Found a delectable soup curry restaurant in Harajuku today. It’s called Shanti Curry and is originally from Sapporo. (Address: Honorary Harajuku Building, 2F, Jingumae 3-26-11; Tel: 03-5772-6424.) It is slightly different from most other Sapporo soup curries in that it has a deeper Indian taste. The ingredients also vary from the more unique momo (Tibetan/Nepalese gyoza), kakuni (stewed pork), seafood, or the more traditional chicken. Curries cost between 900 yen to 1400 yen, which is not a bad deal, and you can also choose between rice or a deep-fried naan.
A fantastic find. Will definitely be going back.
A new Szechuan restaurant opened in Asakusa, taking over from Coco Ichiban Curry House. (Location: Nishi-Asakusa 2-26-10; Tel: 03-3841-7555.) Kyuteihinabeya specializes in the double hot-pot, one side spicy and the other side sweet/savory. For 2,800 yen, you can have the hot-pot all-you-can-eat dinner course, with refillable meats, seafood and vegetables. Be warned though, the seafood is of the frozen variety, and not very good. But the beef is quite decent – thinly sliced so a minute in the hot soup is all that is required to get it cooked just right. The highlight, of course, is the soup, which is brewed using 10 kinds of spices, including dried chilies and Szechuan peppercorns (the latter of which is noted for its tongue-numbing qualities). Business doesn’t seem too good, so better go before it closes down! (Note: no English menu, but lots of pictures to help you make your decisions.)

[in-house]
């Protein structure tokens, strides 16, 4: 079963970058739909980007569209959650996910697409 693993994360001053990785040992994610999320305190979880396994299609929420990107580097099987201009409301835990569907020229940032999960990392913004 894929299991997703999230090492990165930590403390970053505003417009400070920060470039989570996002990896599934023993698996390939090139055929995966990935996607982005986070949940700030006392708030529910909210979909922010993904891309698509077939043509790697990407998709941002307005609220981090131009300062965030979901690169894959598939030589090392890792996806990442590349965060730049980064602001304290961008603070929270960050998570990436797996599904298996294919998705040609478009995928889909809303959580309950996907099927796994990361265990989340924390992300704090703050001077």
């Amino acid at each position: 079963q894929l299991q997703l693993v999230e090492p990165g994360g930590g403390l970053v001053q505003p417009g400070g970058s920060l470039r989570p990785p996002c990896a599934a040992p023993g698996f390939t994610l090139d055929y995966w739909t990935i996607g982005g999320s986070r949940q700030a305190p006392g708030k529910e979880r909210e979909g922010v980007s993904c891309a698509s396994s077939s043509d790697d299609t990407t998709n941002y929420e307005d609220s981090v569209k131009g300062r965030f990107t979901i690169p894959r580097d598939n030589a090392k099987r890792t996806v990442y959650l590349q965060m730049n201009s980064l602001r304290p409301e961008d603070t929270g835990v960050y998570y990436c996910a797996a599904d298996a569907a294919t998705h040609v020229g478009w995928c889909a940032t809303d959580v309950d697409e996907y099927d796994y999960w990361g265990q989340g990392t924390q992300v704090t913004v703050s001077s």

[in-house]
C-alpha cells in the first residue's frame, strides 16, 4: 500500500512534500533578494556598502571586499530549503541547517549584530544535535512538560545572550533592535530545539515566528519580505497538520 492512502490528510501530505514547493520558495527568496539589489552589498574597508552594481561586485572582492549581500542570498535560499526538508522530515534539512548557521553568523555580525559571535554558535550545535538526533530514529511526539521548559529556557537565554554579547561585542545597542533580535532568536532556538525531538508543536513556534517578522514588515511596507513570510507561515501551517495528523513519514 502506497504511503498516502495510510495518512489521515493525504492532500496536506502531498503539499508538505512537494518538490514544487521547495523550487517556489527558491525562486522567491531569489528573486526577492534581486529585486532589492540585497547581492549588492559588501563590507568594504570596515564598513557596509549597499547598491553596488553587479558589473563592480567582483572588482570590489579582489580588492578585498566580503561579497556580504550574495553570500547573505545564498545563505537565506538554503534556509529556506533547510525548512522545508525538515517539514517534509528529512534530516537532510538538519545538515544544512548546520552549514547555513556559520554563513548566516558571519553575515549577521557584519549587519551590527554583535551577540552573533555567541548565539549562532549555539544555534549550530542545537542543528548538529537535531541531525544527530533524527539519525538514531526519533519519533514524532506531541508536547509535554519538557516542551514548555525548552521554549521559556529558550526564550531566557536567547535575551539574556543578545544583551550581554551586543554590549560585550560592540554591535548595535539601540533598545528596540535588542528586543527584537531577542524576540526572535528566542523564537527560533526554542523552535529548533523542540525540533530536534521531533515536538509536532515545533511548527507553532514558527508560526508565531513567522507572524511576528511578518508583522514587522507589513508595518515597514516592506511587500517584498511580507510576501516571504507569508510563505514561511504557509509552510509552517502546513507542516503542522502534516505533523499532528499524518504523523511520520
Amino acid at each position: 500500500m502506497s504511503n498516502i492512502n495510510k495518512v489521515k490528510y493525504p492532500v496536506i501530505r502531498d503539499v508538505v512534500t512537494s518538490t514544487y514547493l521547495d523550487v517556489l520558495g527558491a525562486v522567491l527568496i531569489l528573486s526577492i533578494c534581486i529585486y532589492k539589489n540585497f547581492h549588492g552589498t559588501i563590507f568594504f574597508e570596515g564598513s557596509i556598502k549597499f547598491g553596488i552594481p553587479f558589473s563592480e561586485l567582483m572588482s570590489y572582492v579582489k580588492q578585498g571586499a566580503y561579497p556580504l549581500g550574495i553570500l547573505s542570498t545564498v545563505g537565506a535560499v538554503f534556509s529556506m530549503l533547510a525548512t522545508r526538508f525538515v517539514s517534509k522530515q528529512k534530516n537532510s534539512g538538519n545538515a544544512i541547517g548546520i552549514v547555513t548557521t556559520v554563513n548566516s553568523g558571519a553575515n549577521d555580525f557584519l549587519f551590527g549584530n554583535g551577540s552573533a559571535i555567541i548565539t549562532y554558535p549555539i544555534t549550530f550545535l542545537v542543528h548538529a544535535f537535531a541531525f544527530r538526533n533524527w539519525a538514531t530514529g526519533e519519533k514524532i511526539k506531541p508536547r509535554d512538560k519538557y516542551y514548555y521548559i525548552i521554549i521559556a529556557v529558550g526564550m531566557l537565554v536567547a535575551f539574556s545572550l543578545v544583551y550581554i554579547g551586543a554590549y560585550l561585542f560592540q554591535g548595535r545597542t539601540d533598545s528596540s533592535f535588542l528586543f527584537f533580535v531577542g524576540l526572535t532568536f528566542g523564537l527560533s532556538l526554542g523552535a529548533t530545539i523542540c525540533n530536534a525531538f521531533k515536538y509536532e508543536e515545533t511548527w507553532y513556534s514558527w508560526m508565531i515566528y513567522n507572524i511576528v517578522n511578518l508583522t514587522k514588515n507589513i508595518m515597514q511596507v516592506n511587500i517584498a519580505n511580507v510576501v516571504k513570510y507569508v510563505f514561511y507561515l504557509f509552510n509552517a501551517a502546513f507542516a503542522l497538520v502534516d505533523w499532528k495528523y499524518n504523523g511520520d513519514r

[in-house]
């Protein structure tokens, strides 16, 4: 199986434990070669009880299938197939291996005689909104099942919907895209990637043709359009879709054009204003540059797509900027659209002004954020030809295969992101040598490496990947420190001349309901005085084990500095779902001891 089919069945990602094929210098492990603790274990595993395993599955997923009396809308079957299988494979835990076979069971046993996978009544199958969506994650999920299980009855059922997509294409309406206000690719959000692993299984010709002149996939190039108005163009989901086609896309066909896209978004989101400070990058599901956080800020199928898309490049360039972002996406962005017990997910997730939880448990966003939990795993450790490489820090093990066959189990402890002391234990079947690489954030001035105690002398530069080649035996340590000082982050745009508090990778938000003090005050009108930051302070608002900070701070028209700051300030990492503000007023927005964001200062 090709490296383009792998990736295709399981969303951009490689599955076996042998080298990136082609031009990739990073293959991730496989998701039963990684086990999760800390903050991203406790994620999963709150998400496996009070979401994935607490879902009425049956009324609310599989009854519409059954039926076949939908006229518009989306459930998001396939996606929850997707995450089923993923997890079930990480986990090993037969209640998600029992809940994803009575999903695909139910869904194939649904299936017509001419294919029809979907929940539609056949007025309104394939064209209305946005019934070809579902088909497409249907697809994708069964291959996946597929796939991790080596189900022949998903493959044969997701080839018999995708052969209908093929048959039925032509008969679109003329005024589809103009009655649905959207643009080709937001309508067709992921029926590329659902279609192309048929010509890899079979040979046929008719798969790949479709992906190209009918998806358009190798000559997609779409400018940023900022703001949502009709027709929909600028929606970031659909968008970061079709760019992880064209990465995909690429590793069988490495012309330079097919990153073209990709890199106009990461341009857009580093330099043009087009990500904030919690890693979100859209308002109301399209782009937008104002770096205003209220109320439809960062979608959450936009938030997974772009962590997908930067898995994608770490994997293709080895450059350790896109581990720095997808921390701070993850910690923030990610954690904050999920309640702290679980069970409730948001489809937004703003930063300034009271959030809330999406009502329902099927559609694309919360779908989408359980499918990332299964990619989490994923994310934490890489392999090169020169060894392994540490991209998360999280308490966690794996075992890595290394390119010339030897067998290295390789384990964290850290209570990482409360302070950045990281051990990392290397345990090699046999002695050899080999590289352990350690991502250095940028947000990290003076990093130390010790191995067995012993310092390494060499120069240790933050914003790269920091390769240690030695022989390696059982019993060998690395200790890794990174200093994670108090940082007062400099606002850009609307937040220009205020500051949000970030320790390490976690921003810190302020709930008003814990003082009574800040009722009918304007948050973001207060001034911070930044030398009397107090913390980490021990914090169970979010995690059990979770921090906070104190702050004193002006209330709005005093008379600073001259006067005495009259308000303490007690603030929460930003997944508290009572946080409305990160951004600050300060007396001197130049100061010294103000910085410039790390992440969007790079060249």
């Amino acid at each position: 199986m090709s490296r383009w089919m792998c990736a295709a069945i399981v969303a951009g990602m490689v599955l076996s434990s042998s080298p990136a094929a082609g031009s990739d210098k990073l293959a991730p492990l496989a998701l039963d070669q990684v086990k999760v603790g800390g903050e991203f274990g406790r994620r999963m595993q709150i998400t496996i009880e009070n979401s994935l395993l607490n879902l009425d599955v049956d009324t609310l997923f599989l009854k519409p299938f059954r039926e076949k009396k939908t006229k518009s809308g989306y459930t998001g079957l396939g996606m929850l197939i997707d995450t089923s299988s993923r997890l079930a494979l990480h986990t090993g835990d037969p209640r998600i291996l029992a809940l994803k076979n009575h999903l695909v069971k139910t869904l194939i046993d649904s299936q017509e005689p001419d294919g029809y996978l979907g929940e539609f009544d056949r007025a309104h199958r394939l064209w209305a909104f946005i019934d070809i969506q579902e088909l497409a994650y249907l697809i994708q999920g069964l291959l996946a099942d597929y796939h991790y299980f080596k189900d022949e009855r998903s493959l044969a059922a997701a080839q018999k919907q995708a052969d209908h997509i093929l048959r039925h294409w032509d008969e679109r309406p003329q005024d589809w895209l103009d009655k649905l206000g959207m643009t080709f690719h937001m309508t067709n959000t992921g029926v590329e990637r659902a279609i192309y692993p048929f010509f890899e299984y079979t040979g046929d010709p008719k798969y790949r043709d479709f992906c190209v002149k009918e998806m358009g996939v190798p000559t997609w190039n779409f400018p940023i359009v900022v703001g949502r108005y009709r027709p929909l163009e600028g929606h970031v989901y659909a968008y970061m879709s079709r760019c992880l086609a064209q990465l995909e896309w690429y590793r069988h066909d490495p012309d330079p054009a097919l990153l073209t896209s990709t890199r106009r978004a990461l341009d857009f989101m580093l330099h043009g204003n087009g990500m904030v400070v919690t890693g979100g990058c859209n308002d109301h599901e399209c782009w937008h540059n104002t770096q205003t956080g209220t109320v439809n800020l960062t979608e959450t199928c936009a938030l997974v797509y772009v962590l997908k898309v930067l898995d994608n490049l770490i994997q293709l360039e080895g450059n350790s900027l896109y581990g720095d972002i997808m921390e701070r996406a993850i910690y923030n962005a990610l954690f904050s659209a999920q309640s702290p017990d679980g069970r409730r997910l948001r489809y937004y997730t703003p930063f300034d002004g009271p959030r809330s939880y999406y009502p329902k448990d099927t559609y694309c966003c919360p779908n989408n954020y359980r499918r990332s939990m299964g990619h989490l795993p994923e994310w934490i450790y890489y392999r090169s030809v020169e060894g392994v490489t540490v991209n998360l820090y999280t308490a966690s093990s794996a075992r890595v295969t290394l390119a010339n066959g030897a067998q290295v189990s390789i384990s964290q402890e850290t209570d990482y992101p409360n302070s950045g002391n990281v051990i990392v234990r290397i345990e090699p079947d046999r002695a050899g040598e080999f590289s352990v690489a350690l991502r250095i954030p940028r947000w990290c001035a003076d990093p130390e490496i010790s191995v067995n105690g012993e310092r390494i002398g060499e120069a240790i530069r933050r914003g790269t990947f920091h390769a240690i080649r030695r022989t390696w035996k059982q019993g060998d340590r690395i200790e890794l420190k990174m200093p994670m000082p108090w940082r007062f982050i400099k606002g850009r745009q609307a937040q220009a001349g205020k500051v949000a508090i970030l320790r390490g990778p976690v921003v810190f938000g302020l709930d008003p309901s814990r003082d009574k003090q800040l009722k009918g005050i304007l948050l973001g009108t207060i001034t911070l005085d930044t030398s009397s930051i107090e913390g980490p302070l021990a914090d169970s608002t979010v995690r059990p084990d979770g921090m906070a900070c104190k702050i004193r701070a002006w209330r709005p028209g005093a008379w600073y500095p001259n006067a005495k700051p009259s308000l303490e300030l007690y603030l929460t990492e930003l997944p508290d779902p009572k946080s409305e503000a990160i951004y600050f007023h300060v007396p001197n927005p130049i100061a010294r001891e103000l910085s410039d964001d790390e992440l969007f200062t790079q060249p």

Found this little eatery next to the Tokyo Metropolitan Museum of Contemporary Art near Kiyosumi Shirakawa Station. Koshinan (Add: 4-8-3 Miyoshi, Koto-ku; Tel: 03-3641-4723) specializes in udon and soba. The nabeyaki udon (udon in hotpot, with tempura and stuff) was very good indeed. Surprisingly, they brought out a very competently prepared English menu, even though we didn’t really need one. Apparently, this restaurant has been around for more than 100 years!